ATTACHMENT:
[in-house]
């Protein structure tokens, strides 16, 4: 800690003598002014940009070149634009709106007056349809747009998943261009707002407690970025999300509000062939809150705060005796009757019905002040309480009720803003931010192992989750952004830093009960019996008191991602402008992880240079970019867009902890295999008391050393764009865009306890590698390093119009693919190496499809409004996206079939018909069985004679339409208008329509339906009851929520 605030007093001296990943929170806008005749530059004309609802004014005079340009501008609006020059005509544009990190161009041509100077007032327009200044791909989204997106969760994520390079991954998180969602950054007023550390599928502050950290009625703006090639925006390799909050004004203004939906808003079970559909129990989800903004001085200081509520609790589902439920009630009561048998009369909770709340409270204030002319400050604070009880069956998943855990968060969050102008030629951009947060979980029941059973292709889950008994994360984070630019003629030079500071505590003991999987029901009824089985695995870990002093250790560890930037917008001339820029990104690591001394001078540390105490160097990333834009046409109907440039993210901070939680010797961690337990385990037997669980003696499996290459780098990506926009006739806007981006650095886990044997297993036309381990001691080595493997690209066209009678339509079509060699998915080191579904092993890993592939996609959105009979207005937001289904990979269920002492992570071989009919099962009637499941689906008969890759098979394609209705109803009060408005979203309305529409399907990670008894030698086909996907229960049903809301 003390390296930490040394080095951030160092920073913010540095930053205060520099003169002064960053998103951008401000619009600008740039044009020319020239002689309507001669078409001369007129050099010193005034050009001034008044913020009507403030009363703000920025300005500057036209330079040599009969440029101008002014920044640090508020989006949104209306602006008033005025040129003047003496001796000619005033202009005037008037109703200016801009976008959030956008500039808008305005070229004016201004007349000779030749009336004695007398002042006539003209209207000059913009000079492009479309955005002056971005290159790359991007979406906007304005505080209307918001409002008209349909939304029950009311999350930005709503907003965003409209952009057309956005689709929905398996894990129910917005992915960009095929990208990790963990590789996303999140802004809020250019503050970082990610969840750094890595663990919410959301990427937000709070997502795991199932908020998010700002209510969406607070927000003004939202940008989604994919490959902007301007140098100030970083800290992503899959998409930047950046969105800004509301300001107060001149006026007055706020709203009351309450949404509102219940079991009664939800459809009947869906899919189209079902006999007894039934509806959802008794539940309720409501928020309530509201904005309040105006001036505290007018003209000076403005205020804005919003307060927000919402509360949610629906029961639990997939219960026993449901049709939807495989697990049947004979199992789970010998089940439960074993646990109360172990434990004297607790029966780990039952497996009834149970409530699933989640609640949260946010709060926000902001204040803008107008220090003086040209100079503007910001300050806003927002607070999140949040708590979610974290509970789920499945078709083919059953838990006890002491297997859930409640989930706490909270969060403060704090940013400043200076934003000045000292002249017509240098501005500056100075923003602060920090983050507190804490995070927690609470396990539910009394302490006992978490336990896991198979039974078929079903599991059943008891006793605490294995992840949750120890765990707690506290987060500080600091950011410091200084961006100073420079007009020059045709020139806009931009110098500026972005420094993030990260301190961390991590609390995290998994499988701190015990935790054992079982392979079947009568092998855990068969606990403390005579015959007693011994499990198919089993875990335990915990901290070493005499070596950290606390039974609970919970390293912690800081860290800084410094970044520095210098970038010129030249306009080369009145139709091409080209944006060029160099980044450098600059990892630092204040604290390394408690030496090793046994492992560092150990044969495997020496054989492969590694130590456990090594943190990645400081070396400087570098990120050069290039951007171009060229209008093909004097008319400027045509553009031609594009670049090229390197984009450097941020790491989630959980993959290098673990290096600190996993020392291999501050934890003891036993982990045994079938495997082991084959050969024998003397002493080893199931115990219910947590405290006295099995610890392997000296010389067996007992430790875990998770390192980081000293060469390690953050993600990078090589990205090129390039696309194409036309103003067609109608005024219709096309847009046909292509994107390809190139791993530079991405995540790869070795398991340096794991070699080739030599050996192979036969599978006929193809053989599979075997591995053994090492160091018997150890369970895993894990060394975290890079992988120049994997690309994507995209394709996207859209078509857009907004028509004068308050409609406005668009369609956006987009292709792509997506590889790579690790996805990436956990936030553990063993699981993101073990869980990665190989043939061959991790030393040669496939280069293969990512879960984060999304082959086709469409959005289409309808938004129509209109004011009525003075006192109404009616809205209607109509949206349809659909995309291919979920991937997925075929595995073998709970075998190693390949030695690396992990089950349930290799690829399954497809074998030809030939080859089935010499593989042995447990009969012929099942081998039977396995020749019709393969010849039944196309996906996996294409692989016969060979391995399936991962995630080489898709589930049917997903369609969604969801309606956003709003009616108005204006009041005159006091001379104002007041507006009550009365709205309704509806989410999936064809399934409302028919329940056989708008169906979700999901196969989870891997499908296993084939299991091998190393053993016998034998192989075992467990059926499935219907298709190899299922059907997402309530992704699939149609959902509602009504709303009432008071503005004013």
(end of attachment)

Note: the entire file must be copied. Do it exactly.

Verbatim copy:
[in-house]
């Protein structure tokens, strides 16, 4: 800690003598002014940009070149634009709106007056349809747009998943261009707002407690970025999300509000062939809150705060005796009757019905002040309480009720803003931010192992989750952004830093009960019996008191991602402008992880240079970019867009902890295999008391050393764009865009306890590698390093119009693919190496499809409004996206079939018909069985004679339409208008329509339906009851929520 605030007093001296990943929170806008005749530059004309609802004014005079340009501008609006020059005509544009990190161009041509100077007032327009200044791909989204997106969760994520390079991954998180969602950054007023550390599928502050950290009625703006090639925006390799909050004004203004939906808003079970559909129990989800903004001085200081509520609790589902439920009630009561048998009369909770709340409270204030002319400050604070009880069956998943855990968060969050102008030629951009947060979980029941059973292709889950008994994360984070630019003629030079500071505590003991999987029901009824089985695995870990002093250790560890930037917008001339820029990104690591001394001078540390105490160097990333834009046409109907440039993210901070939680010797961690337990385990037997669980003696499996290459780098990506926009006739806007981006650095886990044997297993036309381990001691080595493997690209066209009678339509079509060699998915080191579904092993890993592939996609959105009979207005937001289904990979269920002492992570071989009919099962009637499941689906008969890759098979394609209705109803009060408005979203309305529409399907990670008894030698086909996907229960049903809301 003390390296930490040394080095951030160092920073913010540095930053205060520099003169002064960053998103951008401000619009600008740039044009020319020239002689309507001669078409001369007129050099010193005034050009001034008044913020009507403030009363703000920025300005500057036209330079040599009969440029101008002014920044640090508020989006949104209306602006008033005025040129003047003496001796000619005033202009005037008037109703200016801009976008959030956008500039808008305005070229004016201004007349000779030749009336004695007398002042006539003209209207000059913009000079492009479309955005002056971005290159790359991007979406906007304005505080209307918001409002008209349909939304029950009311999350930005709503907003965003409209952009057309956005689709929905398996894990129910917005992915960009095929990208990790963990590789996303999140802004809020250019503050970082990610969840750094890595663990919410959301990427937000709070997502795991199932908020998010700002209510969406607070927000003004939202940008989604994919490959902007301007140098100030970083800290992503899959998409930047950046969105800004509301300001107060001149006026007055706020709203009351309450949404509102219940079991009664939800459809009947869906899919189209079902006999007894039934509806959802008794539940309720409501928020309530509201904005309040105006001036505290007018003209000076403005205020804005919003307060927000919402509360949610629906029961639990997939219960026993449901049709939807495989697990049947004979199992789970010998089940439960074993646990109360172990434990004297607790029966780990039952497996009834149970409530699933989640609640949260946010709060926000902001204040803008107008220090003086040209100079503007910001300050806003927002607070999140949040708590979610974290509970789920499945078709083919059953838990006890002491297997859930409640989930706490909270969060403060704090940013400043200076934003000045000292002249017509240098501005500056100075923003602060920090983050507190804490995070927690609470396990539910009394302490006992978490336990896991198979039974078929079903599991059943008891006793605490294995992840949750120890765990707690506290987060500080600091950011410091200084961006100073420079007009020059045709020139806009931009110098500026972005420094993030990260301190961390991590609390995290998994499988701190015990935790054992079982392979079947009568092998855990068969606990403390005579015959007693011994499990198919089993875990335990915990901290070493005499070596950290606390039974609970919970390293912690800081860290800084410094970044520095210098970038010129030249306009080369009145139709091409080209944006060029160099980044450098600059990892630092204040604290390394408690030496090793046994492992560092150990044969495997020496054989492969590694130590456990090594943190990645400081070396400087570098990120050069290039951007171009060229209008093909004097008319400027045509553009031609594009670049090229390197984009450097941020790491989630959980993959290098673990290096600190996993020392291999501050934890003891036993982990045994079938495997082991084959050969024998003397002493080893199931115990219910947590405290006295099995610890392997000296010389067996007992430790875990998770390192980081000293060469390690953050993600990078090589990205090129390039696309194409036309103003067609109608005024219709096309847009046909292509994107390809190139791993530079991405995540790869070795398991340096794991070699080739030599050996192979036969599978006929193809053989599979075997591995053994090492160091018997150890369970895993894990060394975290890079992988120049994997690309994507995209394709996207859209078509857009907004028509004068308050409609406005668009369609956006987009292709792509997506590889790579690790996805990436956990936030553990063993699981993101073990869980990665190989043939061959991790030393040669496939280069293969990512879960984060999304082959086709469409959005289409309808938004129509209109004011009525003075006192109404009616809205209607109509949206349809659909995309291919979920991937997925075929595995073998709970075998190693390949030695690396992990089950349930290799690829399954497809074998030809030939080859089935010499593989042995447990009969012929099942081998039977396995020749019709393969010849039944196309996906996996294409692989016969060979391995399936991962995630080489898709589930049917997903369609969604969801309606956003709003009616108005204006009041005159006091001379104002007041507006009550009365709205309704509806989410999936064809399934409302028919329940056989708008169906979700999901196969989870891997499908296993084939299991091998190393053993016998034998192989075992467990059926499935219907298709190899299922059907997402309530992704699939149609959902509602009504709303009432008071503005004013």